EFN Readers willing to give Trudeau time, benefit of the doubt
- EFN Staff | October 05, 2017
Last week, readers voted in our web poll answering the question ‘Do you think Prime Minister Justin Trudeau's UN speech regarding Indigenous issues in Canada was sincere?’ It was a tie-breaker with 33.33% answering ‘monumental change takes time. I’m willing to give him the benefit of the doubt and wait and see what happens’ and 33.33% voted ‘At least he ain’t Trump,’ while 22.22% voted yes, ‘he seems serious about building a nation-to-nation relationship’ and 11.11% voted ‘No, actions speak louder than words, and he hasn’t done much for Indigenous issues lately.’
On September 21st, Prime Minister Justin Trudeau addressed Canada’s relationship to Indigenous peoples at the United Nations (UN) General Assembly. In his speech, he acknowledged Canada’s treatment towards Indigenous people stating that Canada remains a work in progress.
“For First Nations, Metis Nation and Inuit peoples in Canada, those early colonial relationships were not about strength through diversity, or a celebration of our differences,” he said in his speech. “For Indigenous Peoples in Canada, the experience was mostly one of humiliation, neglect, and abuse.”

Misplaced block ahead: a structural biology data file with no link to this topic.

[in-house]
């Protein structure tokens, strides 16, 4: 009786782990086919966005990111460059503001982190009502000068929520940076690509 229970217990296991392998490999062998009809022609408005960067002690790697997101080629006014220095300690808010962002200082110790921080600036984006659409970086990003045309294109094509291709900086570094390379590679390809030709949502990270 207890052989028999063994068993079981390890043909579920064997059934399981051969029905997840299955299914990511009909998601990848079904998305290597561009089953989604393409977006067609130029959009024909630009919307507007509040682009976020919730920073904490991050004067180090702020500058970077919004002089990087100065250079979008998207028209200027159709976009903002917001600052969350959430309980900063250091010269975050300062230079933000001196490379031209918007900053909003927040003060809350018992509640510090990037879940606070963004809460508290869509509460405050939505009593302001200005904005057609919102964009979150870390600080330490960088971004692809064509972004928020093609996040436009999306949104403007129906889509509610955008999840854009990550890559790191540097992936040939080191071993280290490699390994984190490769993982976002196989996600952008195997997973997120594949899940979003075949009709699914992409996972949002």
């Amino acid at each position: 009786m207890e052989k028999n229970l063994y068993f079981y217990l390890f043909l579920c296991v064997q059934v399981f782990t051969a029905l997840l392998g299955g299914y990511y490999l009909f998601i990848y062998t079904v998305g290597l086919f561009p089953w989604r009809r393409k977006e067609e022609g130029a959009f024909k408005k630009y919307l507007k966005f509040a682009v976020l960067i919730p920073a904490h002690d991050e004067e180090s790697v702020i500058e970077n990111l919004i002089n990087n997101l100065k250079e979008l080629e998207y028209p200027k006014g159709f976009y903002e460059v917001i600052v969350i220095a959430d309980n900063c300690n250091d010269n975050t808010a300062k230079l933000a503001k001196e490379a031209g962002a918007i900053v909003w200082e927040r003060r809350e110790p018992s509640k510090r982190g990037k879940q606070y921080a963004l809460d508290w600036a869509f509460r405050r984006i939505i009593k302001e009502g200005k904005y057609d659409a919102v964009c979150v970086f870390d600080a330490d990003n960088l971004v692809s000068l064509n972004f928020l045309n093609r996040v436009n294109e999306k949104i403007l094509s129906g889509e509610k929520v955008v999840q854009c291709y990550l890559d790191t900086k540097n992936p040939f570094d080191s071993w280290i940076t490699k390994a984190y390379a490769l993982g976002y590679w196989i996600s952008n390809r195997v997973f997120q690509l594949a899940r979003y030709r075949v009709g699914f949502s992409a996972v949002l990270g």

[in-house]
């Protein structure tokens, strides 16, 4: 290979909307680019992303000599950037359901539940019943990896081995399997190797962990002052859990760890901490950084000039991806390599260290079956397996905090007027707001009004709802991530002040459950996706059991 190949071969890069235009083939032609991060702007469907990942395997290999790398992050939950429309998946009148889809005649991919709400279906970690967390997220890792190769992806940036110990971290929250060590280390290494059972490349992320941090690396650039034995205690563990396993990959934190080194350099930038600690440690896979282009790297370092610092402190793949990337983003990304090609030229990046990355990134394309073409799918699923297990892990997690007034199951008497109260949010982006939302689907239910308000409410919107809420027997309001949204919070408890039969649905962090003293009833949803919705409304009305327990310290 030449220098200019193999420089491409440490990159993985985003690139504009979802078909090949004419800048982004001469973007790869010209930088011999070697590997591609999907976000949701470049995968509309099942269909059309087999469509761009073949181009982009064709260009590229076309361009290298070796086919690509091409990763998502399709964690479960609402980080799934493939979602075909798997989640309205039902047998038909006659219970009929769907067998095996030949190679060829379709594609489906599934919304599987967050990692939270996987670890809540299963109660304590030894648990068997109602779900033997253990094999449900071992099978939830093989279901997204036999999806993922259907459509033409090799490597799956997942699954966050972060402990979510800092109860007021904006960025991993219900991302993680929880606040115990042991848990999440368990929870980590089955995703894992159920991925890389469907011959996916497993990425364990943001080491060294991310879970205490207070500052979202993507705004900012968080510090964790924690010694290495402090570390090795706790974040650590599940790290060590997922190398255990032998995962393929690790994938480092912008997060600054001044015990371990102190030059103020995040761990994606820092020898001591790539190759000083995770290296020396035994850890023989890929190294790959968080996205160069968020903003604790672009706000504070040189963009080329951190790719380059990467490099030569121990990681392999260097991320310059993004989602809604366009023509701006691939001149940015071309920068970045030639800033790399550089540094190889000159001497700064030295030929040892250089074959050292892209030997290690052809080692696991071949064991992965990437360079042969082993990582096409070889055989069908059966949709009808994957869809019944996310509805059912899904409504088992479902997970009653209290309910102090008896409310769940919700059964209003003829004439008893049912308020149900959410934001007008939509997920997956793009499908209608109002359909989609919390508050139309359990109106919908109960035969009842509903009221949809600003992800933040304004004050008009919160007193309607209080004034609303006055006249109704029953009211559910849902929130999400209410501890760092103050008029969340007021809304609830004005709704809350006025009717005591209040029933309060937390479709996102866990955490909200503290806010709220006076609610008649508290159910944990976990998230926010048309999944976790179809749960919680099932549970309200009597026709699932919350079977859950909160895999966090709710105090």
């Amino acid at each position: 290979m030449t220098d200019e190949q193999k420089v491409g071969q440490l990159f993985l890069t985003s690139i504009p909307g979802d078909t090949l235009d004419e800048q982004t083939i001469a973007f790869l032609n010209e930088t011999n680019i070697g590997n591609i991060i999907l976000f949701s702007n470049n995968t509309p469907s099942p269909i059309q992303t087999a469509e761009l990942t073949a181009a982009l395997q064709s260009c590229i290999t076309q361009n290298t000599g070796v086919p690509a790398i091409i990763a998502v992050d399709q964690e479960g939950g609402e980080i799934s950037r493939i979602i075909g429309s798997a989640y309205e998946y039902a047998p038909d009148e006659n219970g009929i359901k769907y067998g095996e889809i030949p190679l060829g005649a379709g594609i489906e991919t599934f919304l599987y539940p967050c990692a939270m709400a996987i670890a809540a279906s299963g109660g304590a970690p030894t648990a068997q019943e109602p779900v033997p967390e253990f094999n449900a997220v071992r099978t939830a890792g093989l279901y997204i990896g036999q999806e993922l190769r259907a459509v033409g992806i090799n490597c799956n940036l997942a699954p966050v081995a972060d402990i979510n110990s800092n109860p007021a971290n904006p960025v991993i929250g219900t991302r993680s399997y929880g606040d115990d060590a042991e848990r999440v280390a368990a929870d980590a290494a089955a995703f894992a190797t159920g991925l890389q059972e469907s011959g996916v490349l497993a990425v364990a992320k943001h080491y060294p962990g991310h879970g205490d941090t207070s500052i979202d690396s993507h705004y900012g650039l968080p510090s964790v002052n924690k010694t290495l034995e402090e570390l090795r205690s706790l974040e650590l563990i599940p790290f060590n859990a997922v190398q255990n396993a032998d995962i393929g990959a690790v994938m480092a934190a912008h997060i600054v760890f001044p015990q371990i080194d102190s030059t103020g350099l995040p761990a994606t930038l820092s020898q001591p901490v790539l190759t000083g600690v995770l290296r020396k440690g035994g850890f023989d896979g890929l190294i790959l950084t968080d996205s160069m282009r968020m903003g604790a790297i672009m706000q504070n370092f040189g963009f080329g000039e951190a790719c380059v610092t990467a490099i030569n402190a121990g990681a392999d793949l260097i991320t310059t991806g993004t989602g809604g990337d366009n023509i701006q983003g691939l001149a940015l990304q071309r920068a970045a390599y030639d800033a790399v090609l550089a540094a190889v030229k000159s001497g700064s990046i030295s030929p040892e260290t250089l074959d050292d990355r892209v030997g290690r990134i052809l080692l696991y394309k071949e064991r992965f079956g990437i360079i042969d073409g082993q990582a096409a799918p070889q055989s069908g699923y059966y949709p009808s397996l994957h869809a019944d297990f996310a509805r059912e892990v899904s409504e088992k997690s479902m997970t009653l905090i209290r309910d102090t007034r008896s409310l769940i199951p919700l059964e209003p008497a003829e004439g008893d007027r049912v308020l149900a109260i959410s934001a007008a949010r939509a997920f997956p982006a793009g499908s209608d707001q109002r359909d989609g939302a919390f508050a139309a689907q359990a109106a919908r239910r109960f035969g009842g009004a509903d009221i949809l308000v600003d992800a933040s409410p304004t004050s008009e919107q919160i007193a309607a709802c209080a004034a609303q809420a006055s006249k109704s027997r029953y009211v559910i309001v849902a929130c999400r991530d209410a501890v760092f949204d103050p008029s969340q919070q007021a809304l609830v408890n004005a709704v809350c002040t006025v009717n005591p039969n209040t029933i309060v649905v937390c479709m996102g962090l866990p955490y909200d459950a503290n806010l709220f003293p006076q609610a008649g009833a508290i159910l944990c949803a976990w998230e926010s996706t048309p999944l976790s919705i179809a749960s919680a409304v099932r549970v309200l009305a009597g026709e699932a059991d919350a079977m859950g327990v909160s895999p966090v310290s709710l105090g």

In his speech, Trudeau spoke of the failures of the Canadian governments to respect the rights of Indigenous peoples in Canada – calling it a great shame.
“We are working closely with Indigenous Peoples in Canada to better respond to their priorities, to better understand how they see and define self-determination, and to support their work of nation rebuilding,” he said. “We have been working hard, in partnership with other orders of government, and with Indigenous leaders in Canada, to correct past injustices and bring about a better quality of life for Indigenous Peoples in Canada.”
He ended his speech reciting Canada’s commitment to continue strengthen its partnership with Indigenous peoples.
“In Canada, this means new relationships between the government of Canada and Indigenous Peoples – relationships based on recognition of rights, respect, co-operation and partnership,” he said. “Recently, we made changes to our own government structures, to help with the transition to these new relationships with Indigenous Peoples.”